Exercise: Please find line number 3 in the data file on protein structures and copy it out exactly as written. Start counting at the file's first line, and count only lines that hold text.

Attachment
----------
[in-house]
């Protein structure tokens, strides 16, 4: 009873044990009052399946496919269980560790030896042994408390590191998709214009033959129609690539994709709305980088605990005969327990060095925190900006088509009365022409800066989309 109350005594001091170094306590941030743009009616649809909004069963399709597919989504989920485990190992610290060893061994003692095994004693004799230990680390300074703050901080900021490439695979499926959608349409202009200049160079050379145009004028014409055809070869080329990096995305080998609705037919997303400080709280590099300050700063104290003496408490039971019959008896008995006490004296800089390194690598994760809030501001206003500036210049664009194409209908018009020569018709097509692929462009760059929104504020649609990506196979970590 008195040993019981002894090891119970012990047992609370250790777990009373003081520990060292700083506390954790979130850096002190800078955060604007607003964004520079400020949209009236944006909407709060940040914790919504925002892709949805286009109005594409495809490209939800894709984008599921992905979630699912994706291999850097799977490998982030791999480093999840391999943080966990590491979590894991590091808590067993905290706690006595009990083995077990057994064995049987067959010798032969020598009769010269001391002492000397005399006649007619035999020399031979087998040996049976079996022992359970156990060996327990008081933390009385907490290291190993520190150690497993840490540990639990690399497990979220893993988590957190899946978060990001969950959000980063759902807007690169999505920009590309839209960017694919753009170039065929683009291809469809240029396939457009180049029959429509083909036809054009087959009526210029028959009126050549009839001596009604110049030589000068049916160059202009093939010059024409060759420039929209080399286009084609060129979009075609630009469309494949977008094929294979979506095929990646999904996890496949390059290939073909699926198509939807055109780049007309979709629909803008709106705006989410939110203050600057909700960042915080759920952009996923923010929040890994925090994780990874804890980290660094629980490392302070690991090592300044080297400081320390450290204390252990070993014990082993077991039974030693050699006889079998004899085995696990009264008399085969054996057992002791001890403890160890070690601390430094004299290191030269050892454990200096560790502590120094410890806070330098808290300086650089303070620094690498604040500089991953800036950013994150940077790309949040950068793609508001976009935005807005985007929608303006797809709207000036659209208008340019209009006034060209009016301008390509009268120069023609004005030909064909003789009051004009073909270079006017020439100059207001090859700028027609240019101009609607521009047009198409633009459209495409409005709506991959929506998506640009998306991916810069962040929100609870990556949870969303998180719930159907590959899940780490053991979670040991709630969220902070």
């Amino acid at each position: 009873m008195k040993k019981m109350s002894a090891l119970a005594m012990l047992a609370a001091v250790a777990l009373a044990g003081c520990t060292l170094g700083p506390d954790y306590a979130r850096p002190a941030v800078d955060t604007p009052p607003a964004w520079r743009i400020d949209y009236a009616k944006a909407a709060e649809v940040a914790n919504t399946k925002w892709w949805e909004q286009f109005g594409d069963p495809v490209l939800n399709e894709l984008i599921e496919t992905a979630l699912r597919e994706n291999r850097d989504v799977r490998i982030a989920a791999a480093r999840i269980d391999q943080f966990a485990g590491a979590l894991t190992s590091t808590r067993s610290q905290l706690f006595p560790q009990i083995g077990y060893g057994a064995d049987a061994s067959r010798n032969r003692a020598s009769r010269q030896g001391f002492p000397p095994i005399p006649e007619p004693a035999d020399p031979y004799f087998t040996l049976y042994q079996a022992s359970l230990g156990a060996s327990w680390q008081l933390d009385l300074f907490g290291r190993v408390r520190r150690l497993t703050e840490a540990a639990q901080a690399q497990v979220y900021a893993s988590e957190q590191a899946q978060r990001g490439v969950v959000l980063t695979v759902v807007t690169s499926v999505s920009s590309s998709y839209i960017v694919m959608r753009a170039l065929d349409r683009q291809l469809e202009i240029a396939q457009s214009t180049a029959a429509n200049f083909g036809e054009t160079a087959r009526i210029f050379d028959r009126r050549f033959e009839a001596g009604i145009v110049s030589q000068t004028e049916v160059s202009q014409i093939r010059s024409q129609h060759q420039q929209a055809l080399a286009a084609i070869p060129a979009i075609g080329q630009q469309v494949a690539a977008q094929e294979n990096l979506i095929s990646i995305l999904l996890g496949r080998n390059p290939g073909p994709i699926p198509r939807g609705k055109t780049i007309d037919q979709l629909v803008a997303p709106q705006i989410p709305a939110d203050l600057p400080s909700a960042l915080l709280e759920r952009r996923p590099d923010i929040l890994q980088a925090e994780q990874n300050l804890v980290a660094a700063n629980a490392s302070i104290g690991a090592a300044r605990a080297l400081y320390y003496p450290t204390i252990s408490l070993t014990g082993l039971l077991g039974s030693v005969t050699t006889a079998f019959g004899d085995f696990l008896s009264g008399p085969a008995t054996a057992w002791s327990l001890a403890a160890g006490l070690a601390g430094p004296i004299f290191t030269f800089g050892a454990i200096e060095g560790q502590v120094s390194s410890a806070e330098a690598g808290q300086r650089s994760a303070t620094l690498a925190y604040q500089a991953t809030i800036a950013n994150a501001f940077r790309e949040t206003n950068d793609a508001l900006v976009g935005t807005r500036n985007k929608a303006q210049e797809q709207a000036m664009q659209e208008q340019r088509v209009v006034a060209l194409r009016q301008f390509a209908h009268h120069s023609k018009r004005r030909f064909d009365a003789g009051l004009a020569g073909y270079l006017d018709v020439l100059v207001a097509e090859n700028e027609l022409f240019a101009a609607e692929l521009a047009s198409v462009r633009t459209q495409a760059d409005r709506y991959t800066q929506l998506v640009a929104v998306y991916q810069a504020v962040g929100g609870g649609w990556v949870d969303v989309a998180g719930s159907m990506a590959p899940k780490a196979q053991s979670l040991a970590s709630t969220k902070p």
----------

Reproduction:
């Amino acid at each position: 009873m008195k040993k019981m109350s002894a090891l119970a005594m012990l047992a609370a001091v250790a777990l009373a044990g003081c520990t060292l170094g700083p506390d954790y306590a979130r850096p002190a941030v800078d955060t604007p009052p607003a964004w520079r743009i400020d949209y009236a009616k944006a909407a709060e649809v940040a914790n919504t399946k925002w892709w949805e909004q286009f109005g594409d069963p495809v490209l939800n399709e894709l984008i599921e496919t992905a979630l699912r597919e994706n291999r850097d989504v799977r490998i982030a989920a791999a480093r999840i269980d391999q943080f966990a485990g590491a979590l894991t190992s590091t808590r067993s610290q905290l706690f006595p560790q009990i083995g077990y060893g057994a064995d049987a061994s067959r010798n032969r003692a020598s009769r010269q030896g001391f002492p000397p095994i005399p006649e007619p004693a035999d020399p031979y004799f087998t040996l049976y042994q079996a022992s359970l230990g156990a060996s327990w680390q008081l933390d009385l300074f907490g290291r190993v408390r520190r150690l497993t703050e840490a540990a639990q901080a690399q497990v979220y900021a893993s988590e957190q590191a899946q978060r990001g490439v969950v959000l980063t695979v759902v807007t690169s499926v999505s920009s590309s998709y839209i960017v694919m959608r753009a170039l065929d349409r683009q291809l469809e202009i240029a396939q457009s214009t180049a029959a429509n200049f083909g036809e054009t160079a087959r009526i210029f050379d028959r009126r050549f033959e009839a001596g009604i145009v110049s030589q000068t004028e049916v160059s202009q014409i093939r010059s024409q129609h060759q420039q929209a055809l080399a286009a084609i070869p060129a979009i075609g080329q630009q469309v494949a690539a977008q094929e294979n990096l979506i095929s990646i995305l999904l996890g496949r080998n390059p290939g073909p994709i699926p198509r939807g609705k055109t780049i007309d037919q979709l629909v803008a997303p709106q705006i989410p709305a939110d203050l600057p400080s909700a960042l915080l709280e759920r952009r996923p590099d923010i929040l890994q980088a925090e994780q990874n300050l804890v980290a660094a700063n629980a490392s302070i104290g690991a090592a300044r605990a080297l400081y320390y003496p450290t204390i252990s408490l070993t014990g082993l039971l077991g039974s030693v005969t050699t006889a079998f019959g004899d085995f696990l008896s009264g008399p085969a008995t054996a057992w002791s327990l001890a403890a160890g006490l070690a601390g430094p004296i004299f290191t030269f800089g050892a454990i200096e060095g560790q502590v120094s390194s410890a806070e330098a690598g808290q300086r650089s994760a303070t620094l690498a925190y604040q500089a991953t809030i800036a950013n994150a501001f940077r790309e949040t206003n950068d793609a508001l900006v976009g935005t807005r500036n985007k929608a303006q210049e797809q709207a000036m664009q659209e208008q340019r088509v209009v006034a060209l194409r009016q301008f390509a209908h009268h120069s023609k018009r004005r030909f064909d009365a003789g009051l004009a020569g073909y270079l006017d018709v020439l100059v207001a097509e090859n700028e027609l022409f240019a101009a609607e692929l521009a047009s198409v462009r633009t459209q495409a760059d409005r709506y991959t800066q929506l998506v640009a929104v998306y991916q810069a504020v962040g929100g609870g649609w990556v949870d969303v989309a998180g719930s159907m990506a590959p899940k780490a196979q053991s979670l040991a970590s709630t969220k902070p």